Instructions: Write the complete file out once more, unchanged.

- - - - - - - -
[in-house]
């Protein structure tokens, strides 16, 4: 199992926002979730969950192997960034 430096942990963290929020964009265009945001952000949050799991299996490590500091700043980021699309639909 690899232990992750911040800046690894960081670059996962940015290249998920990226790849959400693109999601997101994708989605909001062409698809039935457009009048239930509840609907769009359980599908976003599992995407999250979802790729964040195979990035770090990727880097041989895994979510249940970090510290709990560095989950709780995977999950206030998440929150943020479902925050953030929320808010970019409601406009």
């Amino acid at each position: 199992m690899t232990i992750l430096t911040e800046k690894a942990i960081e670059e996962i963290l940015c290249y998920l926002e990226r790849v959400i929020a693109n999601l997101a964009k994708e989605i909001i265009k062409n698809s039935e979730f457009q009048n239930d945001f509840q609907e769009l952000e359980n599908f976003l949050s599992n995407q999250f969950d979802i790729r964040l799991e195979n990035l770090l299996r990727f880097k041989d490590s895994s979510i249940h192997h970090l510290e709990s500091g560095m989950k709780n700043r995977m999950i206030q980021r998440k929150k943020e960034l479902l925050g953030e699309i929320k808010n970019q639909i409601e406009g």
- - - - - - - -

[in-house]
């Protein structure tokens, strides 16, 4: 199992926002979730969950192997960034 430096942990963290929020964009265009945001952000949050799991299996490590500091700043980021699309639909 690899232990992750911040800046690894960081670059996962940015290249998920990226790849959400693109999601997101994708989605909001062409698809039935457009009048239930509840609907769009359980599908976003599992995407999250979802790729964040195979990035770090990727880097041989895994979510249940970090510290709990560095989950709780995977999950206030998440929150943020479902925050953030929320808010970019409601406009």
């Amino acid at each position: 199992m690899t232990i992750l430096t911040e800046k690894a942990i960081e670059e996962i963290l940015c290249y998920l926002e990226r790849v959400i929020a693109n999601l997101a964009k994708e989605i909001i265009k062409n698809s039935e979730f457009q009048n239930d945001f509840q609907e769009l952000e359980n599908f976003l949050s599992n995407q999250f969950d979802i790729r964040l799991e195979n990035l770090l299996r990727f880097k041989d490590s895994s979510i249940h192997h970090l510290e709990s500091g560095m989950k709780n700043r995977m999950i206030q980021r998440k929150k943020e960034l479902l925050g953030e699309i929320k808010n970019q639909i409601e406009g």